As he shouldered his hiking gear and listened to his guide describe the impact humans have on natural landscapes, Tim Ascher’s gaze landed on the stagnant waters of the Everglades. He had been to dozens of national parks, and by this point was well-versed on the public land management curriculum—his students could attest to that— but this trip was different.
The trash receptacles overflowed with weeks’ worth of trash, and a random food truck pulled up to serve an unsolicited lunch menu, showing a once well-regulated and preserved ecosystem now turned wild and unrestricted.
As he listened to his guide’s snippets of facts and stories about the park, Ascher’s thoughts were on the dedicated students he taught every day, and the passion they have about this line of work. He imagined them going weeks on end without a single paycheck.
The prolonged partial government shutdown sparked a slew of uncertainties for students at The Ohio State University planning projects and positions with federally funded agencies like the National Park Service.
As a lecturer, Ascher teaches for the School of Environment and Natural Resources in Ohio State’s College of Food, Agricultural, and Environmental Sciences. Ascher has taught the management of public lands for six years at Ohio State, and many of his students share his love and enthusiasm for national parks.
Having previously worked for the federal Forestry Service, Ascher visits national parks regularly, his love for wildlife extending into his private tree nursery.
Preparing for the Worst
The shutdown has forced Joanna Edge, a graduating senior in natural resource management and forestry , fisheries, and wildlife, and her classmates, to look into new skillsets. Edge dreams of working in the National Park Service. For her, working for the service would mean she would have to be prepared for another shutdown.
For those working in national parks, this means being prepared to take on another job temporarily.
“A lot of us are just trying to get out of that wildlife bubble… we want to have enough skills to go to other places, just in case,” Edge said.
The income of the average employee in the National Park Service is not high, and a second missed paycheck could be detrimental to the lifestyle of the employees. According to Ascher, “no one is rich in the National Park Service.”
“no one is rich in the National Park Service.”
The government shutdown resulted in unmanaged national parks and public lands. Thousands were not paid for the first 35 days of the shutdown.
People who work to maintain and preserve these spaces were not showing up to work. Trash began to pile up, restrooms were not cleared out and no one was available to enforce safety and preservation regulations.
In response to the issues that arose in the national parks and public land areas, Ascher is changing his course curriculum to incorporate circumstantial possibilities like a government shutdown.
“I’m taking out a full lecture and replacing it with the changing face of public land management, and this shut down has forced my hand on that a little bit. I feel like the students need to know that this is more of a reality than it used to be,” Ascher said.
“I’m taking out a full lecture and replacing it with the changing face of public land management... I feel like the students need to know that this is more of a reality than it used to be.”
In this new lecture, Ascher wants to focus on the ramifications government shutdowns can have on his students’ future careers. He plans to include his own experiences from his trip to the Everglades National Park during the shutdown.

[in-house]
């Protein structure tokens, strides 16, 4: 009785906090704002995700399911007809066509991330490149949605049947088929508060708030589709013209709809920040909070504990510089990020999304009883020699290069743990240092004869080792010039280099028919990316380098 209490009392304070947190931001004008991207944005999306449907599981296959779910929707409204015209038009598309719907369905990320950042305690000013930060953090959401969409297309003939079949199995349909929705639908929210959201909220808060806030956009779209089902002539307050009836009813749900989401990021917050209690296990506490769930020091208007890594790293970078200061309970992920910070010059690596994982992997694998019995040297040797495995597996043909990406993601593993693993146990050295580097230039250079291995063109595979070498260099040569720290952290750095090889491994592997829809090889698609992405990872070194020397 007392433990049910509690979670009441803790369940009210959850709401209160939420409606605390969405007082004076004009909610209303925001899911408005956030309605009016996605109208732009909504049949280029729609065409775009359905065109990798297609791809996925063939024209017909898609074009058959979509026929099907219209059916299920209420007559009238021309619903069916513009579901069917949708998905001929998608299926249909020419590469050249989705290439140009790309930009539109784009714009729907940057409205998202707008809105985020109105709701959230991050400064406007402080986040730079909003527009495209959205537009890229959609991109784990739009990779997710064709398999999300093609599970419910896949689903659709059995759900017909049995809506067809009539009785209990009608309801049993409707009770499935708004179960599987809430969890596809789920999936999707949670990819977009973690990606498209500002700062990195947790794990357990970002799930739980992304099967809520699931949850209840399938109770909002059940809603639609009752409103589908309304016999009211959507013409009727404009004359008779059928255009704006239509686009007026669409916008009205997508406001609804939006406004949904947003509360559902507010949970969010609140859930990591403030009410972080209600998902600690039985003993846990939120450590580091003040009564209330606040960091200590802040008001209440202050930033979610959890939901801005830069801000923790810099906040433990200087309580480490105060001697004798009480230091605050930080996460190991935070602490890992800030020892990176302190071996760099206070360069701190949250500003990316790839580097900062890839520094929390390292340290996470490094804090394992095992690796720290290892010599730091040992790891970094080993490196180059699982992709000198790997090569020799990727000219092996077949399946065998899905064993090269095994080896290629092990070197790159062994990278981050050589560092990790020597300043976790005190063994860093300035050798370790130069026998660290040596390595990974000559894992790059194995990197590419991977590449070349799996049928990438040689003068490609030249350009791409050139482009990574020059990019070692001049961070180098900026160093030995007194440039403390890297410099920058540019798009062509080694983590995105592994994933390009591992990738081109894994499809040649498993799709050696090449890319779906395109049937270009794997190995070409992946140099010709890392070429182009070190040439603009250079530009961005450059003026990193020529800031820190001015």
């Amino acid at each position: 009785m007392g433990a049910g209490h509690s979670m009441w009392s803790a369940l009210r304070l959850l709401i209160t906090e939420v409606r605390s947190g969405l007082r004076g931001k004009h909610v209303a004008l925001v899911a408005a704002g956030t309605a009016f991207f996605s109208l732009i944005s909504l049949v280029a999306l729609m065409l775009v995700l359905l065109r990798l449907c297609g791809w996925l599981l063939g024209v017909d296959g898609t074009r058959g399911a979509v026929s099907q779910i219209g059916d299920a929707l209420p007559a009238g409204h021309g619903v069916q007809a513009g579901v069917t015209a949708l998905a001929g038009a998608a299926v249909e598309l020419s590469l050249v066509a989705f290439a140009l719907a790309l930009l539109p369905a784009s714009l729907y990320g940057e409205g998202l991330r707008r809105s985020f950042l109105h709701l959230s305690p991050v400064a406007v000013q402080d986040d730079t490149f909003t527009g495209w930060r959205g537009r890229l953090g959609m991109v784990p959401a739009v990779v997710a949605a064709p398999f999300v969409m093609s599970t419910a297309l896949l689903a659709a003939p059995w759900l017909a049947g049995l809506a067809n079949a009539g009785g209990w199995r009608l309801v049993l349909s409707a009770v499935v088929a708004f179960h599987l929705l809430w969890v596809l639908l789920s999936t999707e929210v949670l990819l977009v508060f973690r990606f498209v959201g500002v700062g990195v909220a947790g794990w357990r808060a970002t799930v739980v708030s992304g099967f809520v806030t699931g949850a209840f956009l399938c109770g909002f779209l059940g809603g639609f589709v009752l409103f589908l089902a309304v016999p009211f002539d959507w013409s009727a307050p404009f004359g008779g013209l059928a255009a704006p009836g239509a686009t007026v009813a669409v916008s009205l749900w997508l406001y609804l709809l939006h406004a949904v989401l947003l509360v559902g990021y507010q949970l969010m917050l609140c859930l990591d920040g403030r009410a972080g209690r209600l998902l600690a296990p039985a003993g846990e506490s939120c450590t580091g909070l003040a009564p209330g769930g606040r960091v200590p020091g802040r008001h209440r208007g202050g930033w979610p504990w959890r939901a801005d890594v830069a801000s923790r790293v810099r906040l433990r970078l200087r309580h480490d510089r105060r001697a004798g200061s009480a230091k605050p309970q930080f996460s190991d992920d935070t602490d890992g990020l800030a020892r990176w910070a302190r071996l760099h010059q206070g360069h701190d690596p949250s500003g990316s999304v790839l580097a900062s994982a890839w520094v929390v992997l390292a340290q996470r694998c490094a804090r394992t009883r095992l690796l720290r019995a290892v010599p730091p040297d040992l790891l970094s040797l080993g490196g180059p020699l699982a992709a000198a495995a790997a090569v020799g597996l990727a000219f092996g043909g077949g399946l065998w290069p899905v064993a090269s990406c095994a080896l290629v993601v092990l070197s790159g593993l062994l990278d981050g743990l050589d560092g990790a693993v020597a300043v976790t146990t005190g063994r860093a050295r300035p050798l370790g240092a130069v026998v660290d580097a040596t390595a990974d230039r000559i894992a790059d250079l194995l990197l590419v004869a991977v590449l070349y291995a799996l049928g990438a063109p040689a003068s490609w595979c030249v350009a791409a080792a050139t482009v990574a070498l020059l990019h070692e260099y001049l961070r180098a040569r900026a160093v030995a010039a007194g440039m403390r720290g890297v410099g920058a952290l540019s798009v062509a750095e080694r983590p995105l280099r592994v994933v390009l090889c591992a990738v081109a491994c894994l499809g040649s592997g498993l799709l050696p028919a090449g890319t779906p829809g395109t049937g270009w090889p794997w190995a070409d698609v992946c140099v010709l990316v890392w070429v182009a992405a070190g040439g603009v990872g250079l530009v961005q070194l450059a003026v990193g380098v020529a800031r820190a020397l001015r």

Local Impact beyond Public Lands
Ascher described his trip to the Everglades as shocking and eye-opening. He spoke with locals about how the shutdown has affected their area and found out that a large part of the surrounding community was impacted as well.
“A lot of people don’t go to the Everglades when it’s a thousand degrees in the shade—mosquitos everywhere. They go in the winter. That is their busy season. So, for local outfitters that supply that area… that’s a large chunk of change that they’re not getting,” explained Ascher.
Shops that make a majority of their income from what is supposed to be peak tourism seasons are now being hit by the decrease in park attendance.
Tour guides spoke to Ascher about federally funded research projects being put on hold during this period. A month-long gap in research can be detrimental to projects- which have taken years to put together. Safety concerns of the visitors arise as well, since programs that relocate dangerous animals were not running. Animals such as ball pythons and alligators, were now invading popular hiking places.
These federally funded factors are going to be added to the course material for Ascher’s class.
For graduating seniors, the job application process starts long before graduation. Students who graduated in December faced the real possibility of their new federally-funded position cut from funding.
“A lot of people graduated last semester as the shutdown was hitting—how does that influence someone coming right out of college?” Ascher asked with genuine concern, as nobody knows what exactly the future holds for students graduating in these areas.
Tierney Gannon, a graduating senior in fisheries, forestry, and wildlife, applied and interviewed for a park ranger position in the National Park Service—right before the shutdown began. The shutdown put a long pause on the process, and in the meantime, she accepted another job.
“It took so long to get a response from my interview that I interviewed for a different job and had already accepted it,” Gannon said.
With all of the current uncertainties in the field surrounding the government shutdown, Ascher said this is how he knows students working in those areas are dedicated to what they do.